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Decent Rural Employment

Fisheries and aquaculture

Fisheries and aquaculture provide livelihoods to around 820 million people worldwide. Estimating global employment in fisheries and aquaculture is nevertheless complex, due to the extensive number of pre-harvest, harvest and post-harvest activities associated with this sector. Jobs range from the production and sale of inputs (vessels, fishing gear, bait, etc.) to farming and harvesting, processing, marketing and distribution of fish. Fishing and aquaculture operations can be informal and small-scale as well as highly organized and industrial in nature.

Fish worker communities are often isolated in rural areas with little access to market information and infrastructure. High post-harvest losses of already low volumes of production are common due to poor handling and processing, as well as a lack of proper storage facilities and distribution technologies. As a result, many small-scale fishers and aquaculture producers are poor and often depend on unpaid family labour, including that of women and sometimes children. They face numerous obstacles in raising their productivity and income levels, including limited access to credit, knowledge and inputs. Whether employed in small-scale or larger operations, fish workers are particularly prone to occupational hazards.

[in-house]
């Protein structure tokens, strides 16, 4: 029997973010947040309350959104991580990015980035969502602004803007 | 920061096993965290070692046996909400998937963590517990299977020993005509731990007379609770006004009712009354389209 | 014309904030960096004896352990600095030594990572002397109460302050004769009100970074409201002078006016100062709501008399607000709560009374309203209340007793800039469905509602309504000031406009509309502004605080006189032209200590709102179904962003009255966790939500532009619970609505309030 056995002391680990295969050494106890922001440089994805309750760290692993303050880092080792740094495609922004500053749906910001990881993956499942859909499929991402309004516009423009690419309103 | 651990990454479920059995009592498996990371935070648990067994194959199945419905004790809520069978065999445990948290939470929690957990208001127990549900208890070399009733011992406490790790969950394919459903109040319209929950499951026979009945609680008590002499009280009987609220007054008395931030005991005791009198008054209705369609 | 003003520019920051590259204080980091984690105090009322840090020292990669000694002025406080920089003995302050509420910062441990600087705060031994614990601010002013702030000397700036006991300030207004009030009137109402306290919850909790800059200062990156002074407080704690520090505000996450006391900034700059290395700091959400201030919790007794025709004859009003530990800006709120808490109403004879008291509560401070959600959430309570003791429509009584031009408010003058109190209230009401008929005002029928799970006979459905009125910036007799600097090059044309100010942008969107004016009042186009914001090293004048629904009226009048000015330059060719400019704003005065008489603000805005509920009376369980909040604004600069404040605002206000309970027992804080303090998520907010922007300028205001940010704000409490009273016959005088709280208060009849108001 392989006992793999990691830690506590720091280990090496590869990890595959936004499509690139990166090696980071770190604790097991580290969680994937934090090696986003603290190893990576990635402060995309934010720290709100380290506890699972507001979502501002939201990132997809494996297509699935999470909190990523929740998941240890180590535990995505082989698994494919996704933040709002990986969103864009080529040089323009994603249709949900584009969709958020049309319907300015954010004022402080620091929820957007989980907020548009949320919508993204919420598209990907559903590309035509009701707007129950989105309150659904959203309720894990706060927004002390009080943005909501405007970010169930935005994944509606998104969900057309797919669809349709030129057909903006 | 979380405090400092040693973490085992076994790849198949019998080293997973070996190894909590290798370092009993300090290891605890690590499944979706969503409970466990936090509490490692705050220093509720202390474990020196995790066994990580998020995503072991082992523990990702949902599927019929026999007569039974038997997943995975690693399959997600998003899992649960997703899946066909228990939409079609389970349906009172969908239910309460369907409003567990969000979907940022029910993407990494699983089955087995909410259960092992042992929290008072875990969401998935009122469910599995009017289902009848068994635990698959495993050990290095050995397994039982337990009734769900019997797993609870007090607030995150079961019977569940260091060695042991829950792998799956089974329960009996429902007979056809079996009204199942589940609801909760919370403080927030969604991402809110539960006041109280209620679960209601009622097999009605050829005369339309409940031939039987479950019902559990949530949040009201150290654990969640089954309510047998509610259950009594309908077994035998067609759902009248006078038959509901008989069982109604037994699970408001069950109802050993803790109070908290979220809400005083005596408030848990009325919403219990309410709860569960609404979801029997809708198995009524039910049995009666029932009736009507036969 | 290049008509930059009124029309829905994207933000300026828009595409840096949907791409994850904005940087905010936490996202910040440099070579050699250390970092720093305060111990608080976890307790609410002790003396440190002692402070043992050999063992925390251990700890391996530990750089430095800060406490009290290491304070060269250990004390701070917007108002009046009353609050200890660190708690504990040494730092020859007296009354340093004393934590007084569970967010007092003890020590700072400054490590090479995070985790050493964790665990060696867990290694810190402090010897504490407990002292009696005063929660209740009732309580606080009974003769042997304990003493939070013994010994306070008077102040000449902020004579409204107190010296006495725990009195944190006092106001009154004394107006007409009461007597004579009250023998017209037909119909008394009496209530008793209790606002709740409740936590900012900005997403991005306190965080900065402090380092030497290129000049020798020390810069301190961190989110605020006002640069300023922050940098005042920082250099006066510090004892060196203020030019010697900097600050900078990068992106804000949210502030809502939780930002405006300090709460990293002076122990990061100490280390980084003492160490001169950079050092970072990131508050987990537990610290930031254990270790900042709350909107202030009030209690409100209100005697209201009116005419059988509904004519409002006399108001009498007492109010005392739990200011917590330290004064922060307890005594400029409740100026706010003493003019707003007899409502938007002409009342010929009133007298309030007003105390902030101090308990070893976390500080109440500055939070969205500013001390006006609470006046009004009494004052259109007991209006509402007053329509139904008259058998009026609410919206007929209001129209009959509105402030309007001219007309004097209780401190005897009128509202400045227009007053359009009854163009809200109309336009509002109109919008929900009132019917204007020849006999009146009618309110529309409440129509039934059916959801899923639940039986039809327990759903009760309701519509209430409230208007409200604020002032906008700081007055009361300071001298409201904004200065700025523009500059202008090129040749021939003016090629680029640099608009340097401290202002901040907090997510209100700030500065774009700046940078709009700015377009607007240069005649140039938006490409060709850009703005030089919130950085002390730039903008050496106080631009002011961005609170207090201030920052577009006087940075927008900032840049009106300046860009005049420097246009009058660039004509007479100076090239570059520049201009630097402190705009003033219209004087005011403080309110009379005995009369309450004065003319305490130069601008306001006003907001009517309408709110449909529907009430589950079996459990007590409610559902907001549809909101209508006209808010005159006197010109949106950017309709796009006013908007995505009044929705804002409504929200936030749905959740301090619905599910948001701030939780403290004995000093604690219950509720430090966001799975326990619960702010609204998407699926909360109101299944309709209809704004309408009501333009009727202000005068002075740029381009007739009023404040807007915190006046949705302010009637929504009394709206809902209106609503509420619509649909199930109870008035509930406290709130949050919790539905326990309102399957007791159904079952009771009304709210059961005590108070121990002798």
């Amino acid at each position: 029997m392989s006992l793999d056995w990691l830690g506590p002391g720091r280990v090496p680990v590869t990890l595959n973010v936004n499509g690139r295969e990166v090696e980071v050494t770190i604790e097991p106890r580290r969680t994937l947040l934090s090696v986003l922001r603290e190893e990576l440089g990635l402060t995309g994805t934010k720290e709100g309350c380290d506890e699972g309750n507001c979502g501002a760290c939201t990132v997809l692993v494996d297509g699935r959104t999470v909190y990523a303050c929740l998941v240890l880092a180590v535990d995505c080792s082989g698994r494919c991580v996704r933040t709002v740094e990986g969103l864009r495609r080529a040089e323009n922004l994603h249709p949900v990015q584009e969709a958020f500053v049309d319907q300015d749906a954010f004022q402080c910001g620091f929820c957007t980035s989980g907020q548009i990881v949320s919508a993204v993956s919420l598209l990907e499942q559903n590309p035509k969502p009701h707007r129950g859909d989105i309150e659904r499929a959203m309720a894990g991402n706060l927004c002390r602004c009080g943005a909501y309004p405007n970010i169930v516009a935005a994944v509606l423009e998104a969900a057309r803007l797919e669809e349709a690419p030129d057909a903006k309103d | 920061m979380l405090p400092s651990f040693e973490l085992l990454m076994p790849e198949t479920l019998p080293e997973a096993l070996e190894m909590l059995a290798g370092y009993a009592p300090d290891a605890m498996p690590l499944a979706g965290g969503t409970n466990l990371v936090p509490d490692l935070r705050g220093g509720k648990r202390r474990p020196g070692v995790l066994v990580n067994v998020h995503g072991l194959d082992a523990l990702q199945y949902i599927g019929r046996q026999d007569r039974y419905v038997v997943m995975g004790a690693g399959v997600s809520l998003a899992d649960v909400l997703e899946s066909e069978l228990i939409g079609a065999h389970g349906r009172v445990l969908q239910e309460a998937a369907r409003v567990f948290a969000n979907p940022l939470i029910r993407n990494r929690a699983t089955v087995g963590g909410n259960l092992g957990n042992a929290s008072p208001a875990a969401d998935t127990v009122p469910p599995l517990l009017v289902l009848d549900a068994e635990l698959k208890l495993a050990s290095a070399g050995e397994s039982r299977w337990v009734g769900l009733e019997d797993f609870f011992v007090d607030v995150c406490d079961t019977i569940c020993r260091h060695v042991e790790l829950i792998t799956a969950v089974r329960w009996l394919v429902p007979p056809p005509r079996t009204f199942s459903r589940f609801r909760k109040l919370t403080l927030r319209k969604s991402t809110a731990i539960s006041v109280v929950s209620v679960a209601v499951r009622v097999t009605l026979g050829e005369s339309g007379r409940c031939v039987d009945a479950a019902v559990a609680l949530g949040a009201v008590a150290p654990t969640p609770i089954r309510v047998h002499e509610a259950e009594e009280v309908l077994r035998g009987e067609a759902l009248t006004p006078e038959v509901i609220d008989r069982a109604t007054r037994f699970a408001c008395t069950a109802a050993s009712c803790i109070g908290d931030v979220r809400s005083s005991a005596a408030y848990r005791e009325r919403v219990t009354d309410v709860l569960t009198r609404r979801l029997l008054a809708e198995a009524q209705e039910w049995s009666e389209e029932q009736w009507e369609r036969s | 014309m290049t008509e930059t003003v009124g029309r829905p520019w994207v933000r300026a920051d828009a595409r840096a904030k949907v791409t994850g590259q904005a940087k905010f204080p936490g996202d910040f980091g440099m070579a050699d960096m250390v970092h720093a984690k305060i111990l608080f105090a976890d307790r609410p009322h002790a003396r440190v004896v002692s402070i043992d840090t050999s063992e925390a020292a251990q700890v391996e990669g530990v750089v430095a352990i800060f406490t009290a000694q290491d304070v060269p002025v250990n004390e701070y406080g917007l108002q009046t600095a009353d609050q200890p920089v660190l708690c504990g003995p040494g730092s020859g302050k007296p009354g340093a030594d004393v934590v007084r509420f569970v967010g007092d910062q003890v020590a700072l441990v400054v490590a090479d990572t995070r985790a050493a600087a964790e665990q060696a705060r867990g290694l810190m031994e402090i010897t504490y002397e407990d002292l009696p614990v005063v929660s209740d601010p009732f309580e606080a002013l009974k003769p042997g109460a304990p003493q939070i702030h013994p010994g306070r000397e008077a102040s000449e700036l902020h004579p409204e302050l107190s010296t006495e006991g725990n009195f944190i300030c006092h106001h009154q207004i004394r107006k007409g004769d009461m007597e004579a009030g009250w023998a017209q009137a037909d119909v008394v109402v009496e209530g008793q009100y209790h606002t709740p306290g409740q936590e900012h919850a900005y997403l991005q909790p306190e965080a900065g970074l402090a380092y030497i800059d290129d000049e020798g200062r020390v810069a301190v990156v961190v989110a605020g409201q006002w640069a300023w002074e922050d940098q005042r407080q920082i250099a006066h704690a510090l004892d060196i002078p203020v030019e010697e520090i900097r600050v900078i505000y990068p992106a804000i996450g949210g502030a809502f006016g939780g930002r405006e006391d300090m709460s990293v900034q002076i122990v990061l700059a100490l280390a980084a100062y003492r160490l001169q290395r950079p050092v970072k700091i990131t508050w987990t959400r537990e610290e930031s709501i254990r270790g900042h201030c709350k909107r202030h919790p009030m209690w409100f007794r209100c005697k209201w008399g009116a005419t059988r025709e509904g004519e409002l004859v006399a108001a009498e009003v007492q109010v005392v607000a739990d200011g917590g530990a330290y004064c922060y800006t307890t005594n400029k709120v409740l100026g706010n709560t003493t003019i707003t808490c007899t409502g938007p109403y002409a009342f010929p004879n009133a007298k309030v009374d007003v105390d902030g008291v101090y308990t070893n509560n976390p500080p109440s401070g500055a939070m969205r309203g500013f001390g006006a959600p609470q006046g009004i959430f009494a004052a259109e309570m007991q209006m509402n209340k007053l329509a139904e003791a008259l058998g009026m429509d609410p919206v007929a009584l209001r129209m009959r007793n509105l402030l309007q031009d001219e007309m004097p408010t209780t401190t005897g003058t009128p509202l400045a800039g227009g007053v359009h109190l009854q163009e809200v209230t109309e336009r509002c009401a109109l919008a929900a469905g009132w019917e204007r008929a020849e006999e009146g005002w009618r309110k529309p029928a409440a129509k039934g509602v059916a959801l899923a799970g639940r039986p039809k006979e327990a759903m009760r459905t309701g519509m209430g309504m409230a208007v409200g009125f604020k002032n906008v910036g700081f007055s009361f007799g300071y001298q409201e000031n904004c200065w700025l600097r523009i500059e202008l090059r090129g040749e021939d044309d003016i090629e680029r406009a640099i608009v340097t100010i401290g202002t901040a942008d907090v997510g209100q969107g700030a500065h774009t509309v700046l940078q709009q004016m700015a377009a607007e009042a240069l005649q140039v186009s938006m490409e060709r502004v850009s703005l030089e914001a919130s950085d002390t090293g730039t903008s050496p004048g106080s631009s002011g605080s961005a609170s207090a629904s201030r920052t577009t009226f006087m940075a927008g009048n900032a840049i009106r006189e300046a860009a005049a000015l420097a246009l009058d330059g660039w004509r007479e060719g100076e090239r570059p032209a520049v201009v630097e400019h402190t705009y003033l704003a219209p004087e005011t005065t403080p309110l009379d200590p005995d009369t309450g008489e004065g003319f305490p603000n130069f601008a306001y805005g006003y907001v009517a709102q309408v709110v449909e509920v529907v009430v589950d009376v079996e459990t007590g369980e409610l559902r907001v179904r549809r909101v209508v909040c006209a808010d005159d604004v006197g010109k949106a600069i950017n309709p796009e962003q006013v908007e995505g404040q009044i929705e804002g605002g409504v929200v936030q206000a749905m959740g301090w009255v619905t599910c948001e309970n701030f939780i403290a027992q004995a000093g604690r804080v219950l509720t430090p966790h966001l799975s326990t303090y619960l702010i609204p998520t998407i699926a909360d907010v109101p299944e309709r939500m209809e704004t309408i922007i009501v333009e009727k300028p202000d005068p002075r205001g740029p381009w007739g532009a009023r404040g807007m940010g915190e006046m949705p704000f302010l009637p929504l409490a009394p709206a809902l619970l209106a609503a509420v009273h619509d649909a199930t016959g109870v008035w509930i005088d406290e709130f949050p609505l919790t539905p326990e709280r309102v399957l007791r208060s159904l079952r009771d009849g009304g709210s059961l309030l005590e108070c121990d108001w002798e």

Moreover, the fisheries and aquaculture sector is characterized by a high prevalence of informal work arrangements, under-employment and seasonal and casual employment. Protection of labour rights is weak and even when regulation exists, enforcement is poor. Limited organization of the majority of fish workers in unions, associations and cooperatives also hinders their influence over decisions concerning access and use of fishery resources. Finally, practices such as illegal, unreported and unregulated (IUU) fishing and the use of flags of convenience (FOCs) are closely linked with labour abuse, including exploitation of poor migrant workers.

The role of FAO:

Promoting decent work in fisheries and aquaculture is an important strategy that can lead to more effective and responsible fisheries management and aquaculture, while also improving livelihoods and food security. Improved working conditions in fishing and aquaculture can furthermore enhance responses to market demands and improve business through export and market access. The FAO Blue Growth Initiative recognizes the importance of ensuring that existing and future jobs in this sector are decent jobs, which will secure sustainable marine and freshwater resource management while also contributing to global economic and social development. FAO works with governments, civil society, private sector and other UN agencies to enhance the availability of jobs, including alternative employment, and to improve labour conditions along the whole fish value chain – from catch to markets.